Can family members join me with an EU Blue Card? Yes, family members (spouses and dependent children) can join you with an EU Blue Card and are entitled to work and live in the same country as you.
Do I need a visa to apply for an EU Blue Card? If you are from a non-EU country, you will need a visa to enter the EU for the purpose of applying for an EU Blue Card. Once you have been issued an EU Blue Card, you will not need a separate visa to enter or leave the EU.
How long does it take to process an EU Blue Card application? The processing time for an EU Blue Card application varies depending on the country, but it can take several months.
How much does it cost to apply for an EU Blue Card? The application fee for an EU Blue Card varies depending on the country, but it is usually several hundred euros.
Can I apply for permanent residency with an EU Blue Card? Yes, if you have held an EU Blue Card for a certain period of time (usually two to five years), you may be eligible to apply for permanent residency in the country where you have been living and working.
Can I switch jobs with a Blue Card? Yes, you can switch jobs with a Blue Card. However, you must first obtain a new job offer that meets the requirements for the Blue Card in the new country.
Can I bring my family with me on a Blue Card? Yes, in most cases you can bring your family members with you on a Blue Card. The specific requirements for family members vary by country, but typically include spouses and children.
Can I apply for permanent residency with a Blue Card? Yes, in many countries you can apply for permanent residency after holding a Blue Card for a certain amount of time (usually two to five years). However, the specific requirements for permanent residency vary by country.
Can I apply for citizenship with a Blue Card? In some countries, holding a Blue Card may make you eligible to apply for citizenship after a certain amount of time. However, this varies by country and it is important to check the specific requirements.
Is the Blue Card recognized outside of the EU? No, the Blue Card is only recognized within the European Union. However, some non-EU countries have similar programs for highly skilled workers, such as the United States' H-1B visa.
How long does it take to get a Blue Card? The processing time for a Blue Card application varies by country, but it typically takes several months. In some countries, it may be possible to expedite the process for an additional fee.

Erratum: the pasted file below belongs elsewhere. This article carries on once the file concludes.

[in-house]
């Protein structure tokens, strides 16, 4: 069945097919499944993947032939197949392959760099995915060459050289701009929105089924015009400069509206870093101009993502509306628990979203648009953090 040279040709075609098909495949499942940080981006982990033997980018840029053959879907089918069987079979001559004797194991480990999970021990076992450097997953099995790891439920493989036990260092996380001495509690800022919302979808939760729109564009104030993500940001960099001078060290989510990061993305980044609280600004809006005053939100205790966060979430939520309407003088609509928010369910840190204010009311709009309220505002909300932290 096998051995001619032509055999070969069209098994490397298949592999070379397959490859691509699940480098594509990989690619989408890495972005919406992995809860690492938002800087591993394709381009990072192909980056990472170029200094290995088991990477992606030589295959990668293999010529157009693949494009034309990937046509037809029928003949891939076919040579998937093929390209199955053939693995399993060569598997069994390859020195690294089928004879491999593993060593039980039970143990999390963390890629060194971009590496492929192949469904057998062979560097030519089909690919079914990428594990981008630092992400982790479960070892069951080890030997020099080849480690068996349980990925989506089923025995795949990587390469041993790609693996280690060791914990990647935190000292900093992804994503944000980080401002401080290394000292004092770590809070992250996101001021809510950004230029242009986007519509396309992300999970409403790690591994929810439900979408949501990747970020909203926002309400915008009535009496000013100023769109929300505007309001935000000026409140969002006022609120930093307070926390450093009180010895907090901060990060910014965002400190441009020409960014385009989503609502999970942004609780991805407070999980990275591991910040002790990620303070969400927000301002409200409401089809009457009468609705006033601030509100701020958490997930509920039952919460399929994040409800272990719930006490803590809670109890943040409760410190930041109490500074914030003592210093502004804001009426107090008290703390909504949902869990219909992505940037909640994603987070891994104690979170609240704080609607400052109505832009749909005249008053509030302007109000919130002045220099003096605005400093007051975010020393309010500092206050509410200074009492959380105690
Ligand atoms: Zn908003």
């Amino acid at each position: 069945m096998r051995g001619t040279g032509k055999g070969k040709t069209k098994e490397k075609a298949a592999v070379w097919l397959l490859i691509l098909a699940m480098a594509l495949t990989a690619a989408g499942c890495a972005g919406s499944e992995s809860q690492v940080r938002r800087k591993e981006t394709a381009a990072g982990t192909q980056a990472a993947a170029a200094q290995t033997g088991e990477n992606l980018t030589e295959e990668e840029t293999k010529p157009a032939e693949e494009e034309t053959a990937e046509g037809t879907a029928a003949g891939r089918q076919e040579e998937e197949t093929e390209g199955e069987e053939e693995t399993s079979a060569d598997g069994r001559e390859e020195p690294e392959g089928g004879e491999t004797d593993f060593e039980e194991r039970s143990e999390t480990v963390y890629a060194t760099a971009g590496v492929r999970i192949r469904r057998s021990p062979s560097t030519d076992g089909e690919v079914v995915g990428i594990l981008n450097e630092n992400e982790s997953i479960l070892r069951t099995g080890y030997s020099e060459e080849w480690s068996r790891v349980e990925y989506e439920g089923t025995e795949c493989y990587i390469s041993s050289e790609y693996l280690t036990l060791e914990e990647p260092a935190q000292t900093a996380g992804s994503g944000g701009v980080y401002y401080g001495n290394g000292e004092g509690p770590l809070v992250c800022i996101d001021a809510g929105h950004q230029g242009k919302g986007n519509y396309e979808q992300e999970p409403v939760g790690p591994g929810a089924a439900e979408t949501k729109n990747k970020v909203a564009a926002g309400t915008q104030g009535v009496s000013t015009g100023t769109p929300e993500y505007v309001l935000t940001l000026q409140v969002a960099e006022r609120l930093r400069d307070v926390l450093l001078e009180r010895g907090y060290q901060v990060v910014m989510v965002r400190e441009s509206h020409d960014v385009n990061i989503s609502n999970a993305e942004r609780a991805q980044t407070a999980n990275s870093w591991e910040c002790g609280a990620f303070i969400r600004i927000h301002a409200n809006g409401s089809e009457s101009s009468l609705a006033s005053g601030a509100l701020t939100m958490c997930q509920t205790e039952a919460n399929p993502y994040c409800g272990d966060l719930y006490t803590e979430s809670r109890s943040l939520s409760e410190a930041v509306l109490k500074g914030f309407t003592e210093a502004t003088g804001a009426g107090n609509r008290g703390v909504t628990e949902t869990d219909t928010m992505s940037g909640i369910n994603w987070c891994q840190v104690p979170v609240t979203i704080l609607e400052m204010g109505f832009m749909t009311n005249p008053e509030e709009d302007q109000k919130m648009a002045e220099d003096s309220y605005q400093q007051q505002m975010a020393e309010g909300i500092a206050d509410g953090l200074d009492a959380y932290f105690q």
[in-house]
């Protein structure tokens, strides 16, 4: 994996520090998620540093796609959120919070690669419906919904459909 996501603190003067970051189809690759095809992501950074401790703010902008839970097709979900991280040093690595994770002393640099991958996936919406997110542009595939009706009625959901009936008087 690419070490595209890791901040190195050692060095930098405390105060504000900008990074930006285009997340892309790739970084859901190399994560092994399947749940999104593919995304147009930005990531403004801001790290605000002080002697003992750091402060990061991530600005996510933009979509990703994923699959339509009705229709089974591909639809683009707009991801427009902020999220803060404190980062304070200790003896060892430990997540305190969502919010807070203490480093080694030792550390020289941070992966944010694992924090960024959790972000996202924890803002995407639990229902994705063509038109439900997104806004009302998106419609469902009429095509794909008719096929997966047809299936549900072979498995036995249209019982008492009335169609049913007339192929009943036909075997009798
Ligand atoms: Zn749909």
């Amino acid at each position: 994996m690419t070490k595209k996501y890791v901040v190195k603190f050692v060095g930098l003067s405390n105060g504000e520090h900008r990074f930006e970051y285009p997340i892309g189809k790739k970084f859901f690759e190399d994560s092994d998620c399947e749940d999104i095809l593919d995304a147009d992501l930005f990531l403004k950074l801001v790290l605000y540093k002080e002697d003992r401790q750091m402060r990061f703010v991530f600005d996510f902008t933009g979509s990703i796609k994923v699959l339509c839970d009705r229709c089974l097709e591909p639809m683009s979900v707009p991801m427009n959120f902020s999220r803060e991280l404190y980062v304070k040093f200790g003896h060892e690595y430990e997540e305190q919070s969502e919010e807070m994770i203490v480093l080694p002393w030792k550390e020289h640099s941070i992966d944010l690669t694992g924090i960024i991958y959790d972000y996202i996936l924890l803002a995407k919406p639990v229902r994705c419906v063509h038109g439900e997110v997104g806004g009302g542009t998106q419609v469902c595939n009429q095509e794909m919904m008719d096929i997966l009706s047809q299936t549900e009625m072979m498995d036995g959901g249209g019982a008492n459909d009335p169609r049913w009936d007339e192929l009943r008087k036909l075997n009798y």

Do I need to speak the local language to get a Blue Card? This varies by country and by job. Some countries require applicants to demonstrate proficiency in the local language, while others do not. In some industries, such as technology, English may be the dominant language.
How much does it cost to apply for a Blue Card? The application fee for a Blue Card varies by country, but it is typically several hundred euros. Additionally, there may be other costs associated with obtaining a Blue Card, such as translation and notarization fees.
Can I apply for a Blue Card while I am in the country as a tourist? No, you must apply for a Blue Card from outside the country, typically from your home country or a country where you have legal residence. However, some countries may allow you to apply for a Blue Card while you are in the country on a different type of visa, such as a student visa.
What happens if I lose my job while holding a Blue Card? If you lose your job while holding a Blue Card, you may have a limited amount of time to find a new job that meets the Blue Card requirements. If you are unable to find a new job, you may be required to leave the country. However, the specific rules and timelines vary by country.
There are certain groups of people who cannot apply for a Blue Card:
People who are not citizens of a non-EU country.
Those who do not have a job offer from an employer in an EU member state that has a Blue Card program.
People who have been in the EU for more than 90 days without a valid visa or residence permit.
Those who have a criminal record or have been deported from the EU in the past.
People who are not qualified enough for the job they are applying for or do not meet the education or experience requirements for the profession.